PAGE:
Track listing

  1. Link I (1:36)
  2. Dance to the question (3:55)
  3. Link II (1:39)
  4. Flowgo (5:11)
  5. Link III (1:39)
  6. Paint the desert wet (8:11)
  7. Link IV (1:38)
  8. The ‘she came along’ Gongsong (6:56)
  9. Link V (1:15)
  10. Conundrum I (5:49)
  11. Link VI (1:37)
  12. Jesters and Monsters (10:03)
  13. Link VII (21:45)
  14. Bamboom (The Moso Shoots) (7:06)
  15. Link VIII (2:00)


Companies, etc.




Release: 1993
Genre:  Electronic, Tribal
Totale  tijdsduur: 1:00:48

Label – [PIAS] Records


Fortune – Fortune (1978)

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Fortune is a AOR – soul rock fusion band, led by brothers Richard Fortune and Mick Fortune and, on their first album, soul producer – songwriter Mark Davis.

The Fortune Band began in the late 70’s when brothers Richard Fortune on guitar and Mick Fortune on drums decided to join together and form a band. The first Fortune self-titled album was released on Warner Bros in 1978 with follow-up WB singles releases including “Squeeze Me, Tease Me” and “Saddle in the Wind.” In the early 80’s, keyboardist Ray Barrett and bassist David de Leon (formerly Stanley Clarke’s touring support bassist)  teamed up with the brothers, and the band began its move more toward the pop rock style of the time. This phase of the band capped with a show at Aloha Stadium Summer Blowout 1981, opening for Heart and Blue Oyster Cult. The band began to receive some national attention with the 1982 Columbia Records/CBS Inc. release of “Airwaves” on The Last American Virgin motion picture soundtrack. The movie is considered by many to be a cult classic of the time and the soundtrack proved to be a memorable compendium of 1980s radio hits with Fortune sharing the bill with bands such as U2, Journey, Blondie, REO Speedwagon and the Police.

As Fortune began to gain momentum, the core of the band, Richard, Mick and David, decided to take their music more mainstream and that some adjustment in personnel was now necessary to move in that direction. By Fall of 1982, the band had recruited keyboardist Roger Scott Craig. Craig had formerly played with Liverpool Express, a British-based group known in Europe and South America. By end of 1982, Fortune’s singer (Richard’s wife, Colleen Fortune) had left the band and was replaced by vocalist Larry Greene.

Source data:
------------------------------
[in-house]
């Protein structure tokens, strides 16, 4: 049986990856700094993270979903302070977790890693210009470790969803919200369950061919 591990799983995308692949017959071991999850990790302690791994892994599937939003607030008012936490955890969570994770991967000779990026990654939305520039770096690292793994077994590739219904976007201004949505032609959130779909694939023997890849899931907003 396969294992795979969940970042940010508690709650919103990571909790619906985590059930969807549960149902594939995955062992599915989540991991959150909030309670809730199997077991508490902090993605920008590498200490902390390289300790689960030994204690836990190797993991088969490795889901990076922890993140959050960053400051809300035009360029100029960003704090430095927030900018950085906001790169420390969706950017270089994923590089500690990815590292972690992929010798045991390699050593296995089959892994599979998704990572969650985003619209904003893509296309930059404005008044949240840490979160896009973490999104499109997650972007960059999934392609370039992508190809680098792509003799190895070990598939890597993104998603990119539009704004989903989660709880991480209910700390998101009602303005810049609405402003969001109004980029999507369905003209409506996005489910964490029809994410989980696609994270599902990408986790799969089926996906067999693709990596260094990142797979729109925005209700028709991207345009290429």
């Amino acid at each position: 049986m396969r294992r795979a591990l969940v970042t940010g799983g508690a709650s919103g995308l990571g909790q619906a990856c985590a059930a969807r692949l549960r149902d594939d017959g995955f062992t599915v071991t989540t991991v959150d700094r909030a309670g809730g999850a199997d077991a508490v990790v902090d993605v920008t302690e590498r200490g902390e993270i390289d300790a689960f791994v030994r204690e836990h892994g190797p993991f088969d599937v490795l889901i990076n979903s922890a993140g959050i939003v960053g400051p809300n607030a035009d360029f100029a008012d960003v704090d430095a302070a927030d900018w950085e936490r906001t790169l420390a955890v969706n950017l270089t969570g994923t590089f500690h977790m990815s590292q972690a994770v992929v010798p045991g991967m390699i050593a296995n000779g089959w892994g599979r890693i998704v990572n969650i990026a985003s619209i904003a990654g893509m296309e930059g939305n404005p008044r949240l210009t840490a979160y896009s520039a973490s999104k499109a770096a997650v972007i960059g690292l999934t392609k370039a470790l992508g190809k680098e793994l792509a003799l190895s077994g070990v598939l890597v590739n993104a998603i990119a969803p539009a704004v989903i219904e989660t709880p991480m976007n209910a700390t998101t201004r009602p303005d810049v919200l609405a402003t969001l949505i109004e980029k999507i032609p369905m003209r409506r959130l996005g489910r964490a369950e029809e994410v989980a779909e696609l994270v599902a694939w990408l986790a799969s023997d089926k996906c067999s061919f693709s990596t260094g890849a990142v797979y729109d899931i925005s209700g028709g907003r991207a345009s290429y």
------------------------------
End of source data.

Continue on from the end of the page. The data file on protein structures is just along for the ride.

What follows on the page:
The band began writing all new songs, to which Roger and Larry contributed significantly. Over the next two years, Fortune spent much of their time in the studio recording demos for CBS records and performing live gigs in clubs around Los Angeles, also opening a stadium show in Hawaii. Unfortunately, the band was unable to get traction during this time and eventually disbanded in 1984.


Track listing

1.  “Saddle The Wind”   (Colleen Fortune, Mark Davis, Richard Fortune)  – 5:01
2.  “Squeeze Me, Tease Me”   (Norman Whitfield)  – 4:37
3.  “Certain Kind Of Feeling”   (Mark Davis, Maureen Thornton)  – 3:31
4.  “Bein’ Real With The Feelin’”   (Alice Sanderson, Tony Miller, Keith Echols)  – 6:24
5.  “Forget About Tomorrow”   (Colleen Fortune, Mark Davis, Richard Fortune)  – 4:43
6.  “Country Love”    (Colleen Fortune, Mark Davis, Richard Fortune)  – 3:47
7.  “Heavy Love”   (Colleen Fortune, Mark Davis, Richard Fortune)  – 3:40
8.  “Swinging From The Stars”   (Edward Brown, Robert Pritchard)  – 2:45
9.  “Rainy Day Woman”   (Colleen Fortune, Mark Davis, Richard Fortune)  – 5:36


Backing Vocals – Maureen Thornton
Bass [Arp] – Michael Nash
Drums – Alvin Taylor, Mick Fortune, Steve Lagana
Guitar, Backing Vocals – Richard Fortune
Keyboards – Booker T. Jones
Vocals – Colleen Fortune
Bass [De Luxe] – Jeff Eyrich
Keyboards – Mark Davis
Producer – Mark Davis


Release: 1978
Genre:  Soft Rock, Pop Rock, Arena Rock
Length:  40:26

Label – Warner Bros. Records